DSR-1000 (1987) Audio Problem / Static background noise is much too loud


Joined
Jul 11, 2018
Messages
4
Reaction score
0
Hello!

I´ve just bought a vintage Yamaha DSR-1000 Keyboard.
It´s overall in good shape, but has one significant problem.

There´s a static/white noise comming form all Audio-Outputs while the Keyboard is on. The Sounds/Synth/Rythm ect. works.
This static noise is much too loud. It is the same noise you can hear from any speakers with volume at max.
But here you can hear it very loud, even the Master Volume is at 50%.
It comes to all Audio Outs: AUX-Out, Headphones and even the build in speakers.
I know, a bit of noise is alwasy normal, but not on that loud.

The DSR-1000 has several Volume Controls.
One for the Master Volume and additional ones for Synth-Volume and Rythm Volume.
If you turn the Master Volume up or down, so does the volume of the noise.
But if you turn the other Volume Controls for Synth oder Rythm, the noise does not chance.

And there is one more thing. If you wait about 10-20 seconds, you can hear a short "PLOP" comming throu the audio-out.
Then, the noise is gone...until you hit a key to play a tone. The noise comes back.
Then you can wait again for 10-20 seconds....ect.

Does anyone ever heard of such a thing?

I heard about many things that might cause this problem:
- Old or bad capacitors
- Bad OP-AMP Chips
- Bad DAC Chips
- Bad Reverb Chip
and so on.

By the way. It is not the Power-Supply unit. I´ve testet 2 of them. Both are OK and working (with other Keyboards,too)
 
Ad

Advertisements

happyrat1

Destroyer of Eardrums!!!
Joined
May 30, 2012
Messages
8,338
Reaction score
3,531
Location
GTA, Canada
Most likely it is old leaky electrolytic capacitors and noisy pot controls.

The pots can be fixed by cleaning them.

The caps pretty much have to be replaced.

Gary ;)
 

happyrat1

Destroyer of Eardrums!!!
Joined
May 30, 2012
Messages
8,338
Reaction score
3,531
Location
GTA, Canada
Only other thing I can think of is using a scope to trace the signal path to hopefully find a cold or cracked solder joint or a defective semiconductor.

Gary ;)
 
Joined
Jul 11, 2018
Messages
4
Reaction score
0
Only other thing I can think of is using a scope to trace the signal path to hopefully find a cold or cracked solder joint or a defective semiconductor.
Thanks.


I´ve resolderd all joints with no success.
Then It must be an IC. (There is nothing more left to change ;)
Maybe the OpAmps. 4558DVs.
I´ll change them to 4558Ds. I wonder if can use 4559Ds as well. o_O
 

happyrat1

Destroyer of Eardrums!!!
Joined
May 30, 2012
Messages
8,338
Reaction score
3,531
Location
GTA, Canada
Before you start randomly desoldering and replacing ICs I'd do a signal trace and see if I could locate the faulty chip.

Like you said, it could be a faulty DSP as well.

Gary ;)
 
Ad

Advertisements

Joined
Jul 11, 2018
Messages
4
Reaction score
0
I found out somthing more!
Beside the noise, I thought the sound was overall very dull,...no trebble..flat....
So I pluged in the Yamaha PSR90, with the exact FM Chip, the OPZ.
The Instrument Sound ist the same, but the PSR-90 is much more brighter, bigger in Sound.
I think the frequence spectrum on the DSR-1000 is cutted, too.

I don´t know how to locate a bad chip with my multimeter ;)
But I know someone who can. And then I hope I will finally learn this (for the next time)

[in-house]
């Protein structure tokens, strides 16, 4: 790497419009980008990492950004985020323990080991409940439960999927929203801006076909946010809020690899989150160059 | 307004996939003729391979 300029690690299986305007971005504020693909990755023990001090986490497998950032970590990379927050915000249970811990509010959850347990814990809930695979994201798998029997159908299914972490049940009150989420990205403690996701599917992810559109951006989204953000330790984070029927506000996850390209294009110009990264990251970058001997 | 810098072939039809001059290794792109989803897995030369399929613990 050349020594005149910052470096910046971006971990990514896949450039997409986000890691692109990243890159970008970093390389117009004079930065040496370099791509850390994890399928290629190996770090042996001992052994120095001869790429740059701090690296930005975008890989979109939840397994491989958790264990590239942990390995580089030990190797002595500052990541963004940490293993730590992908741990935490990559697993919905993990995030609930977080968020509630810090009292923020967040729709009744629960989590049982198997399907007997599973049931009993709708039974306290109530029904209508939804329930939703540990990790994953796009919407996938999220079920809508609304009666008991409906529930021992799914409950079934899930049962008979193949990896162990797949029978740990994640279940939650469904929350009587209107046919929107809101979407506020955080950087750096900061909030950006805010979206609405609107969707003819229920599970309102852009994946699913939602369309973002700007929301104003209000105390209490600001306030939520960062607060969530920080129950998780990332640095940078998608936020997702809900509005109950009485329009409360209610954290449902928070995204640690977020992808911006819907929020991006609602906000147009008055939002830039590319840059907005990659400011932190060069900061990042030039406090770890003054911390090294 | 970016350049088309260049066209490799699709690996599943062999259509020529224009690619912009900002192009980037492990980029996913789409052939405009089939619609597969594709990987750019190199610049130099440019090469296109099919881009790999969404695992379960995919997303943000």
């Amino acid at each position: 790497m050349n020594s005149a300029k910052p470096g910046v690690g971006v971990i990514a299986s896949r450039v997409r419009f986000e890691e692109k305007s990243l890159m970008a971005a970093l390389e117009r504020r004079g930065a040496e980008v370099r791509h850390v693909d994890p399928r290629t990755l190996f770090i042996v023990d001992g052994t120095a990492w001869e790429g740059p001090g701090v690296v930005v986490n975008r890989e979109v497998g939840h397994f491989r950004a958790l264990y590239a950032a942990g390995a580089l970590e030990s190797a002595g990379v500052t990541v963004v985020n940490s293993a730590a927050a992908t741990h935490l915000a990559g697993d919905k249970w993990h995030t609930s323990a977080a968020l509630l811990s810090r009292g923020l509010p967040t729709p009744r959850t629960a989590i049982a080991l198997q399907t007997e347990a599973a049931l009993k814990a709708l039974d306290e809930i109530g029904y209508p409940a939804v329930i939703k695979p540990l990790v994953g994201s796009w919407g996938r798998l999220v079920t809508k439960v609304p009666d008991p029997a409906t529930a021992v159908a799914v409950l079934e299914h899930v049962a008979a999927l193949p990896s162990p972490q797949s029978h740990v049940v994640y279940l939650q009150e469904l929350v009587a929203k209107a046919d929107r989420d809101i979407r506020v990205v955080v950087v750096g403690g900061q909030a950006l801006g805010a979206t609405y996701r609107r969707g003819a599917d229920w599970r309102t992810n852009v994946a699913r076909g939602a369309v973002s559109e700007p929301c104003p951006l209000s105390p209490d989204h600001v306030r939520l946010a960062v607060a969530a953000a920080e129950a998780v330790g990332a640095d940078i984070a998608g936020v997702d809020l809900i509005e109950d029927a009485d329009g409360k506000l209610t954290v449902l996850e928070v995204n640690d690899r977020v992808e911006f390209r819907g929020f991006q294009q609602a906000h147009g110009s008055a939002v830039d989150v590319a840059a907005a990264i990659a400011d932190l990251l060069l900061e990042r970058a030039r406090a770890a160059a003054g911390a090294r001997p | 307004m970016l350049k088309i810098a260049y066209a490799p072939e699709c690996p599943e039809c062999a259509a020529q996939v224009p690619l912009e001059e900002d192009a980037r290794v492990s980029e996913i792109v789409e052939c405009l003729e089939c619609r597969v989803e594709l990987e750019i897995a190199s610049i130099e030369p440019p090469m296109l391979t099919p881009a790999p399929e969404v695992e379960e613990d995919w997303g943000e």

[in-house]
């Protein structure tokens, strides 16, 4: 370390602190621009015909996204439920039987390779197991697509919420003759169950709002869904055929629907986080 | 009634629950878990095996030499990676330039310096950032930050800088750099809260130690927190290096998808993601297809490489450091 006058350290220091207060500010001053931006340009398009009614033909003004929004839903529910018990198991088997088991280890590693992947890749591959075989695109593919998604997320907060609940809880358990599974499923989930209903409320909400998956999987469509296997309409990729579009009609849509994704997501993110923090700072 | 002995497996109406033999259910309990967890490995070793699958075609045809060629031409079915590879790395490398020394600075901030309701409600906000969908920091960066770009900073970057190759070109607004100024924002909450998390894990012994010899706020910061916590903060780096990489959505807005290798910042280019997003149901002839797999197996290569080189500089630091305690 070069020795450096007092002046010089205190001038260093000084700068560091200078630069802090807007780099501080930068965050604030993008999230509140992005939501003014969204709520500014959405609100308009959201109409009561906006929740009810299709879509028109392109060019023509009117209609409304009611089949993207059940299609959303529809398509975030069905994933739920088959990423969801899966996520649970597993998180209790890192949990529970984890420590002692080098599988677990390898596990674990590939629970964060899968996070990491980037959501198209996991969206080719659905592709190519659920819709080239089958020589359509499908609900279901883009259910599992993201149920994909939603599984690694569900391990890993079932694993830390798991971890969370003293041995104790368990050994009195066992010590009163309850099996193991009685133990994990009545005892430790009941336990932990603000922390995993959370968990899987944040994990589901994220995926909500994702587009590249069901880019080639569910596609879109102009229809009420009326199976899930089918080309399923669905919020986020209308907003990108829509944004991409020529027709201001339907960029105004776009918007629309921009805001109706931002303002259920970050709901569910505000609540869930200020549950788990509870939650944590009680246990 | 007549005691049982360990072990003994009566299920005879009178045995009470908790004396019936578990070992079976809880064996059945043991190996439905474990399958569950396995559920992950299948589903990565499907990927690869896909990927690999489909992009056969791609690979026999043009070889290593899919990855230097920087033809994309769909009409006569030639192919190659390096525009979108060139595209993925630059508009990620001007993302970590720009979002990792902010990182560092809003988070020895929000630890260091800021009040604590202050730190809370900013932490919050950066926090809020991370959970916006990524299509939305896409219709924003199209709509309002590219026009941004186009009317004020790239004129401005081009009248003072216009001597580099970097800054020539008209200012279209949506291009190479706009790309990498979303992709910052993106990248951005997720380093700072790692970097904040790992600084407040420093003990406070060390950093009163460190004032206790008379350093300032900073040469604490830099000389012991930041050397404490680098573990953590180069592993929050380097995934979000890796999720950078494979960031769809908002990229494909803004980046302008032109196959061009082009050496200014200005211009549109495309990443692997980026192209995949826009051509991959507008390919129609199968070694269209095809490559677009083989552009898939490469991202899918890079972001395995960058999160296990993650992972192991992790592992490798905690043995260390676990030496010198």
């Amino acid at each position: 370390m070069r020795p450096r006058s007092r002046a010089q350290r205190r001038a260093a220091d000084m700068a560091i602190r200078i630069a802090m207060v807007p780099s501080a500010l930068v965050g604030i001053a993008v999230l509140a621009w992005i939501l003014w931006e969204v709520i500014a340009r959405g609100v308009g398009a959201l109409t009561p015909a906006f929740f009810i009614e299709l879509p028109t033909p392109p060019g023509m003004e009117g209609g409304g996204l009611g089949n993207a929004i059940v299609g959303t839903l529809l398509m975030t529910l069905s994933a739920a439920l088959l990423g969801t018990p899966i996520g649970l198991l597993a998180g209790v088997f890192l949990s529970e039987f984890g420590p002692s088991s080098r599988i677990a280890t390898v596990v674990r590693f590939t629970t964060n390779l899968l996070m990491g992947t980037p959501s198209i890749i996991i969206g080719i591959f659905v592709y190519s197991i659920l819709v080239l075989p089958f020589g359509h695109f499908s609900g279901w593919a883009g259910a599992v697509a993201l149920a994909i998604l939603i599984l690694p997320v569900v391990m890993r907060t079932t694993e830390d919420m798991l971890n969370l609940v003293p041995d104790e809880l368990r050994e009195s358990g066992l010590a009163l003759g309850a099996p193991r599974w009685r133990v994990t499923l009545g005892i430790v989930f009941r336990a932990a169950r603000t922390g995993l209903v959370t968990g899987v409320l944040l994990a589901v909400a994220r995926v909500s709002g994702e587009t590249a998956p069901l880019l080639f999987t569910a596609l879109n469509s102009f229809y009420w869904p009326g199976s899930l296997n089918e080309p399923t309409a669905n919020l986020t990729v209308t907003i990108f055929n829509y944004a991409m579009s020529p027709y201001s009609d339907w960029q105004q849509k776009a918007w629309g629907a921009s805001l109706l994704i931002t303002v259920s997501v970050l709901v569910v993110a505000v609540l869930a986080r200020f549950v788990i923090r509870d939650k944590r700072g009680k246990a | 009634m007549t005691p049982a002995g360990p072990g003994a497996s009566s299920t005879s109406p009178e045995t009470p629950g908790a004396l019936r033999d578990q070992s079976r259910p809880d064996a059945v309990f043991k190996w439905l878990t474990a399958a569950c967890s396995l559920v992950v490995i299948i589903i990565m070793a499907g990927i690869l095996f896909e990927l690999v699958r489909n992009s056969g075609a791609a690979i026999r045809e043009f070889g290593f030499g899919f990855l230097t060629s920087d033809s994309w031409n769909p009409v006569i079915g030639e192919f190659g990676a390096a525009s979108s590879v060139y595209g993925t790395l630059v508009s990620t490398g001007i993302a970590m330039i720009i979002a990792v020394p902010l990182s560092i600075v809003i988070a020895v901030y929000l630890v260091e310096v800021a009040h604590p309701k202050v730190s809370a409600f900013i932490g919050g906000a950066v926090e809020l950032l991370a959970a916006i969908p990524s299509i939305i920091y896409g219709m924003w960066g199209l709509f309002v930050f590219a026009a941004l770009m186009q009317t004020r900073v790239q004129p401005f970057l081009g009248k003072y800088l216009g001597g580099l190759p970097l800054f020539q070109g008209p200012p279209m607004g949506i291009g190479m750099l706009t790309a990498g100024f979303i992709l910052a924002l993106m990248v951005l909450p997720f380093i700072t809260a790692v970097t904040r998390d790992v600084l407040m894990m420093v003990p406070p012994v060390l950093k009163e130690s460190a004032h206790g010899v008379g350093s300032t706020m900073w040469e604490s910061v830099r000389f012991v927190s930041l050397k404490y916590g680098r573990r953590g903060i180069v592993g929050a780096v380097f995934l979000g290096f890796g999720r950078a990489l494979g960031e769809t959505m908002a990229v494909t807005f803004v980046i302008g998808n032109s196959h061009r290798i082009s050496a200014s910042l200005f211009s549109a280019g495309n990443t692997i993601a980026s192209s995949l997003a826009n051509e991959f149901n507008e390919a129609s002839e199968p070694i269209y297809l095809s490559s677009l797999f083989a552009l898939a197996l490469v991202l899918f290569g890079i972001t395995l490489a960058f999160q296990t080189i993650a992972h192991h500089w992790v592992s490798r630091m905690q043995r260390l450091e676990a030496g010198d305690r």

happyrat1

Destroyer of Eardrums!!!
Joined
May 30, 2012
Messages
8,338
Reaction score
3,531
Location
GTA, Canada
Like I said earlier. Buy a $50 pocket oscilloscope and track the noise in circuit.

There's no way in hell you're going to track a noisy chip with a DVOM.

Simply not doable.

Gary ;)
 
Joined
Nov 4, 2019
Messages
2
Reaction score
0
It's clearly a feature. Caps don't do noise. Pots don't do noise.

And I do have one. My first search gave this thread. I want to fix the noise. I don't believe the FM chip generates noise much.

Schematics and output amplifier considerations. Need to know the schematics and then plug in your own output before the final amp. Carefully, not to break the FM or other chips.
 
Ad

Advertisements

Joined
Nov 4, 2019
Messages
2
Reaction score
0
I opened my DSR-1000 yesterday. I did search for service manual from the net, but couldn't find, so I thought I just reverse-engineer the analog audio board.

What I found before opening was that AUX OUT has more noise than the other output (where it reads "OPTIONAL"). So I *think* that summing the AUX IN and synth sounds add another JRC 4558DV op-amp and they make (most of) the noise, as suggested before already. Not verified yet.

At first I added contact spray to the master volume slider. It didn't lose all the non-linearity, but it was not crackling. I got the feeling the master volume is done by a VCA, and yes it is (M5241L). It's a stereo VCA, control inputs 1 and 2 are tied together (no panning in this device, good for fixed lef/right balance). Another thing I found is the BBD (analog shift register) MN3206, which is used to create a tiny delay for the chorus (I believe it's for chorus, as I don't see any other reason to delay analog signal here). The 3206 is clocked by MN3102. That clock is surely modulated for the chorus purposes. I just haven't examined it, as the main goal is to find the sources of the noise.

After the VCA there is just one op-amp before OUTPUT. Most optimal test is to connect the VCA output directly somewhere for listening. If there is a lot of noise, then I have to bypass the VCA if I want to get rid of the noise.

For the op-amp noise assumption I could go easy and just replace the JRC 4558DV op-amps with NE5532 which I already have available, but I want to understand the board more first. I'll get back to this.
 

Ask a Question

Want to reply to this thread or ask your own question?

You'll need to choose a username for the site, which only take a couple of moments. After that, you can post your question and our members will help you out.

Ask a Question

Top